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Treatment Name: Blinatumomab (Blincyto®)

Blinatumomab (Blincyto®) is a Chemotherapy Regimen for Acute Lymphoid Leukemia (ALL)

How does Blinatumomab work?
Blinatumomab is known as a Bispecific T-cell Engager or a BiTE antibody. One part of the antibody will attach to a healthy T-cell and the other part of the antibody will attach to a leukemia cell. This brings both cells close together and allows the healthy T-cell to focus on and kill the leukemia cell.

Goals of therapy:
Blinatumomab is given to kill leukemia cells and restore normal bone marrow activity. Blinatumomab is given with the goal of achieving disease remission, and possibly a cure. If remission is achieved, some patients may receive a bone marrow transplant with the goal of cure.

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Schedule

  • Blinatumomab is an intravenous (I.V.) infusion, usually given as a continuous 24-hour infusion on Days 1 - 28 of Cycles 1, 2, 3, 4, and 5

Hospital stay required

  • Blinatumomab requires at least a 9-day stay in a hospital for Cycle 1, and a 2-day stay in a hospital for Cycle 2.
  • Once patients leave the hospital, they will then have their infusion bag changed every 24 or 48 hours in an outpatient clinic or by a home infusion company for the remainder of the cycle
  • Cycles 3, 4, 5, and 6 do not require a hospital stay and the entire treatment is completed at home, if tolerated

Blinatumomab is repeated every six weeks (four weeks receiving the drug: two weeks of no drug infusion). This is known as one Cycle. Typically, two cycles of therapy are initially offered. If it is tolerated and disease remission is achieved, patients may continue to receive up to five total cycles or proceed to bone marrow transplant.

Click here for common starting doses.

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Side Effects

In clinical studies, the most commonly reported side effects with blinatumomab are shown here:

  • Fever (60%)
  • Neutropenic fever 25%)
  • Nausea (25%)
  • Low blood potassium (24%)
  • Anemia [low red blood cells] (20%)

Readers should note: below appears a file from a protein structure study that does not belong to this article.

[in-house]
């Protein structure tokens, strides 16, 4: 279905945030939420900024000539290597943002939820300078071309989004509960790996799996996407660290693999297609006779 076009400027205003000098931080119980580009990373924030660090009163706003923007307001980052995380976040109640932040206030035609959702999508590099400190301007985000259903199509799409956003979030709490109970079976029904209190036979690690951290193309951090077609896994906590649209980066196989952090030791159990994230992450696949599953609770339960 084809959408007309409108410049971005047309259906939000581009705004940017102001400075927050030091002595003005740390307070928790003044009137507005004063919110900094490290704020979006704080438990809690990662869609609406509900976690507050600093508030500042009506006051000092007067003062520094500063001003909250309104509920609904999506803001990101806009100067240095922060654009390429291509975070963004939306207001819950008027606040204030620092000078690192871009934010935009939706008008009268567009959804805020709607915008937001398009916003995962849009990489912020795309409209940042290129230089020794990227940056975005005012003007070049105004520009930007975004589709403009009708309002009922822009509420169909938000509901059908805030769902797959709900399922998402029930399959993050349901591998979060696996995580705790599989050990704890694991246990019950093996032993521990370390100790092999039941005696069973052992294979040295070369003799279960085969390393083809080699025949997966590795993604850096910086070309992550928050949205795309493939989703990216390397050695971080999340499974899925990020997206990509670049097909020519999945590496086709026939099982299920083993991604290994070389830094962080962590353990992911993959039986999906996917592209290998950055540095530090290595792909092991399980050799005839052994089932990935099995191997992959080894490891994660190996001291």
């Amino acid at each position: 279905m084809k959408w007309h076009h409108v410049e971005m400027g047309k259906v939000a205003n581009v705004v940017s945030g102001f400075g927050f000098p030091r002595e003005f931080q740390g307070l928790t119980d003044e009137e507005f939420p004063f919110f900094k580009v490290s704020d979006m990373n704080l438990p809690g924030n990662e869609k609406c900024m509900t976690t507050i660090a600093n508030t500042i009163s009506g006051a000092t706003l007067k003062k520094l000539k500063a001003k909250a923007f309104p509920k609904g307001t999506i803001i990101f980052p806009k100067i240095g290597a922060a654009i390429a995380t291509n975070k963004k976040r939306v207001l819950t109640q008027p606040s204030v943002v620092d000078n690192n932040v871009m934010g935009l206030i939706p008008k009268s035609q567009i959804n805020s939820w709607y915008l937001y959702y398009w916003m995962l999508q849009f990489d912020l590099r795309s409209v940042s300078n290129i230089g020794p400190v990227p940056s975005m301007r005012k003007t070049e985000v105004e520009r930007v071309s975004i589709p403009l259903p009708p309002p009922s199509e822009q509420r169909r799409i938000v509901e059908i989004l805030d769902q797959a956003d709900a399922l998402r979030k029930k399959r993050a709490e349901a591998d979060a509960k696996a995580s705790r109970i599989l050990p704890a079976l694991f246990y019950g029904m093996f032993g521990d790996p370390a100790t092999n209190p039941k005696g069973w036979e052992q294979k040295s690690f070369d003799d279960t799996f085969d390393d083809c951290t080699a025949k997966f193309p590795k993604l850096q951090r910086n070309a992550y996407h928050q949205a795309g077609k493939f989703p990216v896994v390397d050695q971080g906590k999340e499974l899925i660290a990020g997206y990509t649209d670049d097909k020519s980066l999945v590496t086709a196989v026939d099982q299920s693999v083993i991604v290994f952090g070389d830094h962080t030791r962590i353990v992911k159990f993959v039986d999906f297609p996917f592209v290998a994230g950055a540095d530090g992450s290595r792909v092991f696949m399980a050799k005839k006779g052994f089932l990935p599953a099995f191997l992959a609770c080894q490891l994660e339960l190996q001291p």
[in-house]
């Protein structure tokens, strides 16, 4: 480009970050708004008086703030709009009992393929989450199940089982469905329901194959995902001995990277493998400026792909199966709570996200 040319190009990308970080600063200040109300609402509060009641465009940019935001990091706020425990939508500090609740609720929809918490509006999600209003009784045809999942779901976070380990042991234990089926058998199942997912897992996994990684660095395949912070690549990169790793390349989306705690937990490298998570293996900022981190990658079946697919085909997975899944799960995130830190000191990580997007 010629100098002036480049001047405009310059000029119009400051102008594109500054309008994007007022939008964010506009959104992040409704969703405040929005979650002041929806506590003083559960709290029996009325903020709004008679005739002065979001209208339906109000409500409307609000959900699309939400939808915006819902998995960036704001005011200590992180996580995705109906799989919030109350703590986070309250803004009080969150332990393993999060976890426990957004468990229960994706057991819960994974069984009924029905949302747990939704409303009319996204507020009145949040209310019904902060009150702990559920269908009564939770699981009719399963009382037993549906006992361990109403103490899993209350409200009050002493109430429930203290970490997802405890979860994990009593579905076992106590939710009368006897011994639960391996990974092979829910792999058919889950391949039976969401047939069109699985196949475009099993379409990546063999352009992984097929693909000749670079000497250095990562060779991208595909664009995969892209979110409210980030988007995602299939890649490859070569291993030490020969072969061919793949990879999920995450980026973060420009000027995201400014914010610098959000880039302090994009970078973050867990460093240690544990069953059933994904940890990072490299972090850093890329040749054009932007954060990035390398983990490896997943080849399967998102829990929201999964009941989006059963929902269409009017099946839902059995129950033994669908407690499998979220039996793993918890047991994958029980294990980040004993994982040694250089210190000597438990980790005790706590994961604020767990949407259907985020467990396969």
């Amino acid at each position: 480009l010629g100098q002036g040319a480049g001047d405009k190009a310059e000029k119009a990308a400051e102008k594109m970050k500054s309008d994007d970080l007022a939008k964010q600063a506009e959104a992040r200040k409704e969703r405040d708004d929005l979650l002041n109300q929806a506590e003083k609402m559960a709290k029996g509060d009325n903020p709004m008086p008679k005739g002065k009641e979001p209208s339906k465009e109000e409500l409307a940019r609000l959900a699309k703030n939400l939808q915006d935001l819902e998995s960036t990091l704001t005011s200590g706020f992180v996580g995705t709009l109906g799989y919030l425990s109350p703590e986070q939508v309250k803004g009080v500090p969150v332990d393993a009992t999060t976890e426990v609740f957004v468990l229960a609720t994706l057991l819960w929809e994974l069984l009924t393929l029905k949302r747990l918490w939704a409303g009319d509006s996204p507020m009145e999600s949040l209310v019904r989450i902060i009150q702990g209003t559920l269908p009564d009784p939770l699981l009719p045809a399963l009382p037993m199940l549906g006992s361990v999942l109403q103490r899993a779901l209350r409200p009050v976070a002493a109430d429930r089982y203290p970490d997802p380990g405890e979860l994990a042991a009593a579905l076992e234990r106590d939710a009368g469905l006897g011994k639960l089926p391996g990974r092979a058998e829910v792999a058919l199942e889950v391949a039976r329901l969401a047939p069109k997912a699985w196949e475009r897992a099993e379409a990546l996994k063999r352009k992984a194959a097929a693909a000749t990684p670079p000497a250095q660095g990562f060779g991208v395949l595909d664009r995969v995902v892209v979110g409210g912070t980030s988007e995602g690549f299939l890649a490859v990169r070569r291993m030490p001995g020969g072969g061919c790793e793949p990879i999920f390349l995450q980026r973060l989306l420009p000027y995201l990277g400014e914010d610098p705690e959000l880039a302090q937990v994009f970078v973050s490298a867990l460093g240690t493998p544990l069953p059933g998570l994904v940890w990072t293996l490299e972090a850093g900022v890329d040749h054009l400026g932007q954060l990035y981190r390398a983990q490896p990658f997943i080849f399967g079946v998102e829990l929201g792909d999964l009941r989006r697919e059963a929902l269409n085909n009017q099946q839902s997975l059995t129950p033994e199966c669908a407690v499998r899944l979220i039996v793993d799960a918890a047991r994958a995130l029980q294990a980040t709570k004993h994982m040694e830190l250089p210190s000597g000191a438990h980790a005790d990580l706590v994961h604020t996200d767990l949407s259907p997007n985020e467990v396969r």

• Constipation (20%)
  • Low white blood cells (17%)
  • Muscle twitching (17%)
  • Fatigue (17%)
  • Dizziness (14%)
  • High blood sugar (13%)
  • Increased bleeding risk [low platelets] (8%)
  • Pneumonia (10%)
  • Confusion (7%)
  • Blood stream infection (7%)
  • Altered consciousness (5%)
  • Loss of coordination (5%)
  • Trouble speaking (4%)
  • Seizure (2%)

On average, 18% of patients discontinue blinatumomab due to unacceptable side effects.

Side effect videos Side Effect Videos
Neutropenic FeverNeutropenic FeverNausea and VomitingNausea and VomitingAnemiaAnemiaConstipationConstipationFatigue Fatigue BleedingBleeding

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Monitoring

How often monitoring needed?
Labs (blood tests) may be checked before treatment and periodically during treatment. Labs often include: Complete Blood Count (CBC), Comprehensive Metabolic Panel (CMP), plus any others your doctor may order.

How often is imaging needed?

Imaging may be checked before treatment and then periodically during treatment to assess any possible side effects. Imaging may include: computerized tomography (CT) scans or magnetic resonance imaging (MRI).

How might blood test results/imaging affect treatment?
Depending upon the results after two cycles of therapy, your doctor may advise to continue chemotherapy as planned, or delay or switch therapy.

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ChemoExperts Tips

  • Allopurinol may be prescribed for the first cycle of chemotherapy to help prevent tumor lysis syndrome